One of the biggest trends affecting the workplace and corporate hiring this year involves education, learning, and credentials. As the economy continues to build steam, unemployment falls, and the marketplace gets more competitive, companies are reacting. This includes raising salaries, adding benefits, and creating stronger, deeper talent pools to find the employees they need for this year and the next decade (if they want to survive). I think salary increases are one of the most important results of this robust economy, but one of the more consequential effects will be qualifications that candidates present.
A smaller pool of qualified talent will force companies to both upgrade employee skills and training as they invest in their current workforce. More importantly, it will force employers to look at different education backgrounds, certifications, apprenticeships, internships, and work experiences as “relevant” to the job at hand. This is great news for entry-level workers, as well as anyone looking to retrain into a different job function or industry.
Increasingly, workers entering the job market for the first time are resisting the traditional degree due to the ever burgeoning cost of tuition, which grew by nine percent from last year for four-year public schools. In tech, the four year degree is a good foundation, but software technology completely changes and evolves every 18 months, so credentials are favored as workers increase their experience as they progress through their careers. Credentials in the tech industry can serve as a model for other industries as employers address these employment gaps.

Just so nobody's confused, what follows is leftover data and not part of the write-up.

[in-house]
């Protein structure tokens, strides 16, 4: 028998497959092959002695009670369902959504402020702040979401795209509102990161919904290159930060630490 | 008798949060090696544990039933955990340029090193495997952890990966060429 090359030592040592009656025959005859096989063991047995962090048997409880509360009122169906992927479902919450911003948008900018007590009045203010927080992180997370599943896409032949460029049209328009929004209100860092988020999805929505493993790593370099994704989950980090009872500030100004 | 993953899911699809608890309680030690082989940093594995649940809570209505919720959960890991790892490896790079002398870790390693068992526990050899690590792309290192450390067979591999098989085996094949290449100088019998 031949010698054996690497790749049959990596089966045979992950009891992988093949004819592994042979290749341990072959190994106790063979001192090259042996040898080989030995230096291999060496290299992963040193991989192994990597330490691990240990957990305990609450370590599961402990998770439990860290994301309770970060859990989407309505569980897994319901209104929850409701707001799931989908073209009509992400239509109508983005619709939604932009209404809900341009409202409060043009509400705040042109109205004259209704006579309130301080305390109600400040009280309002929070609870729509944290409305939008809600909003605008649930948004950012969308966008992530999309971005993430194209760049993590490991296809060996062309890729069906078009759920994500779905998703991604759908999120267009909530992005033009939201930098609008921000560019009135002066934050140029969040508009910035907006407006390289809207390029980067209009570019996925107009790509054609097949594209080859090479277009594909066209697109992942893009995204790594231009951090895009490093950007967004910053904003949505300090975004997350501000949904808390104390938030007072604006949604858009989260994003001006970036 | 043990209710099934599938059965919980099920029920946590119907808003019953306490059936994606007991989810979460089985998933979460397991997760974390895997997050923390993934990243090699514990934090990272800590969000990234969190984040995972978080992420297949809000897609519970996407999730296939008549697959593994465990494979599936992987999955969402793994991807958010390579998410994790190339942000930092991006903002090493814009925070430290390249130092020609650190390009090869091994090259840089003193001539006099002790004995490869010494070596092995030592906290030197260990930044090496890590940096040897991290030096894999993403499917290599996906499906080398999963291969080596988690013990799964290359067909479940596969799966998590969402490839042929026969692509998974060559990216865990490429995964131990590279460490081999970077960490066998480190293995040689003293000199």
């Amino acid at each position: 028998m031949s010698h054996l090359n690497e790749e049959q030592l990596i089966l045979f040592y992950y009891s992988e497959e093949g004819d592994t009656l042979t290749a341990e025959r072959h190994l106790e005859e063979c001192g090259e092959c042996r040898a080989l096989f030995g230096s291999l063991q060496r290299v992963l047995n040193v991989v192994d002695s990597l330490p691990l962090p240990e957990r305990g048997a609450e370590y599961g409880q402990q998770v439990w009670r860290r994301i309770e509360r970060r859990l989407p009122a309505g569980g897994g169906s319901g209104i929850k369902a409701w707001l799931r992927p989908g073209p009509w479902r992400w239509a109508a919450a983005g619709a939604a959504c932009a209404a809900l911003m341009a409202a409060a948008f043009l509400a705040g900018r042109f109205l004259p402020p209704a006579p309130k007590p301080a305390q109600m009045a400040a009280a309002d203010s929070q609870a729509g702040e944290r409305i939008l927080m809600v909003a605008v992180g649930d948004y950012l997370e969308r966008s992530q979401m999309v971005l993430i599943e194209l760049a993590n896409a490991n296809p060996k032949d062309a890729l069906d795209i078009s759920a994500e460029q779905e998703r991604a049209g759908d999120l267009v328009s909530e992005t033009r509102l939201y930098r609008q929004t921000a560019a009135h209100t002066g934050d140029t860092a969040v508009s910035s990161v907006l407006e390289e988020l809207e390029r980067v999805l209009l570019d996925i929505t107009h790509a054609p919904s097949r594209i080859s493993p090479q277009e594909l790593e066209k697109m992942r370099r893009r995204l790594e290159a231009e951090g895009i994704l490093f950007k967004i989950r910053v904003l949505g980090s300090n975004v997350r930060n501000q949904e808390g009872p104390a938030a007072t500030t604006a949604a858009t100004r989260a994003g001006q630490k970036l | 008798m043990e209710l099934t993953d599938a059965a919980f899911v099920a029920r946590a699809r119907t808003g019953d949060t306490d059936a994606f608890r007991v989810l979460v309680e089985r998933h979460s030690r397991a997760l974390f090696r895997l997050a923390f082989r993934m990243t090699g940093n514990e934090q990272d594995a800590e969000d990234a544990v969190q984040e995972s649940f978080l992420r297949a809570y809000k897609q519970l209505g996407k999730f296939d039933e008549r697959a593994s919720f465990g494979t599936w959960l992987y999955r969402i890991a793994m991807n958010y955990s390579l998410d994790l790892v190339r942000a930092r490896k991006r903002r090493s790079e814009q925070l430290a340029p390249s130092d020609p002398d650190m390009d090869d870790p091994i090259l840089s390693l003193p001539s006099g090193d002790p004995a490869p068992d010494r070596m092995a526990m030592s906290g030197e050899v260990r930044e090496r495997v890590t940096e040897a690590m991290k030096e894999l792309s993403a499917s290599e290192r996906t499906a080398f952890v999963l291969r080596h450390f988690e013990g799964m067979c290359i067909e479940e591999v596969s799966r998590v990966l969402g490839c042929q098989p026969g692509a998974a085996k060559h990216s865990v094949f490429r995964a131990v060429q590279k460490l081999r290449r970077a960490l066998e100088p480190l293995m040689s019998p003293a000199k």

Online courses, such as those offered by LinkedIn Learning, edX, Udemy, Coursera, The Khan Academy and others will make up this training and education shortfall and provide the certifications and knowledge for the next generation of workers. More importantly, paid apprenticeships will also provide the experience, technical knowledge, and project-based work that will address the skills-based economy, especially the gap in qualified skilled trades workers. More on apprenticeships in a future post, but rest-assured every company will need some sort of apprenticeship in the future to compete for talent. I believe vocational education in high school, apprenticeships, and dual track high school/college partnerships will return and become the norm as they were 20-30 years ago.
The most profound consequences of 4% unemployment will be long term ones as employers are forced to expand their definition of what a qualified candidate looks like. Non-traditional education, certifications, apprenticeships, and internships will play a greater role in preparing candidates for the workforce of tomorrow in the U.S., creating more opportunity for workers of all backgrounds and experience to succeed.